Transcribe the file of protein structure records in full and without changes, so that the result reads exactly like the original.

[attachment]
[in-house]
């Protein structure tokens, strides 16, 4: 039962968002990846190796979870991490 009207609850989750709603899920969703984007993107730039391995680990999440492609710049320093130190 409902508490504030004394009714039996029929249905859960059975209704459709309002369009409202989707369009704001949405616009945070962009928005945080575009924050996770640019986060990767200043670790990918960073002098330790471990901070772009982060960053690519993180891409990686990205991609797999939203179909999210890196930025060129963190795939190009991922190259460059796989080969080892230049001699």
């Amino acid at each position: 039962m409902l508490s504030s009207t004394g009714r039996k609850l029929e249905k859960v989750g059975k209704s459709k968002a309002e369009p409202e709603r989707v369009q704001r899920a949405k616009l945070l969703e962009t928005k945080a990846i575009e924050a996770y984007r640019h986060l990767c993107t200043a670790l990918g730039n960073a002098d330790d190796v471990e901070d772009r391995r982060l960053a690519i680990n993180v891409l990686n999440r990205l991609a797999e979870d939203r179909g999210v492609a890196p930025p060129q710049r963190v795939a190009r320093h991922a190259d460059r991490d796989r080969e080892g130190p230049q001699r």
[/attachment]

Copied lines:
[in-house]
């Protein structure tokens, strides 16, 4: 039962968002990846190796979870991490 009207609850989750709603899920969703984007993107730039391995680990999440492609710049320093130190 409902508490504030004394009714039996029929249905859960059975209704459709309002369009409202989707369009704001949405616009945070962009928005945080575009924050996770640019986060990767200043670790990918960073002098330790471990901070772009982060960053690519993180891409990686990205991609797999939203179909999210890196930025060129963190795939190009991922190259460059796989080969080892230049001699």
């Amino acid at each position: 039962m409902l508490s504030s009207t004394g009714r039996k609850l029929e249905k859960v989750g059975k209704s459709k968002a309002e369009p409202e709603r989707v369009q704001r899920a949405k616009l945070l969703e962009t928005k945080a990846i575009e924050a996770y984007r640019h986060l990767c993107t200043a670790l990918g730039n960073a002098d330790d190796v471990e901070d772009r391995r982060l960053a690519i680990n993180v891409l990686n999440r990205l991609a797999e979870d939203r179909g999210v492609a890196p930025p060129q710049r963190v795939a190009r320093h991922a190259d460059r991490d796989r080969e080892g130190p230049q001699r």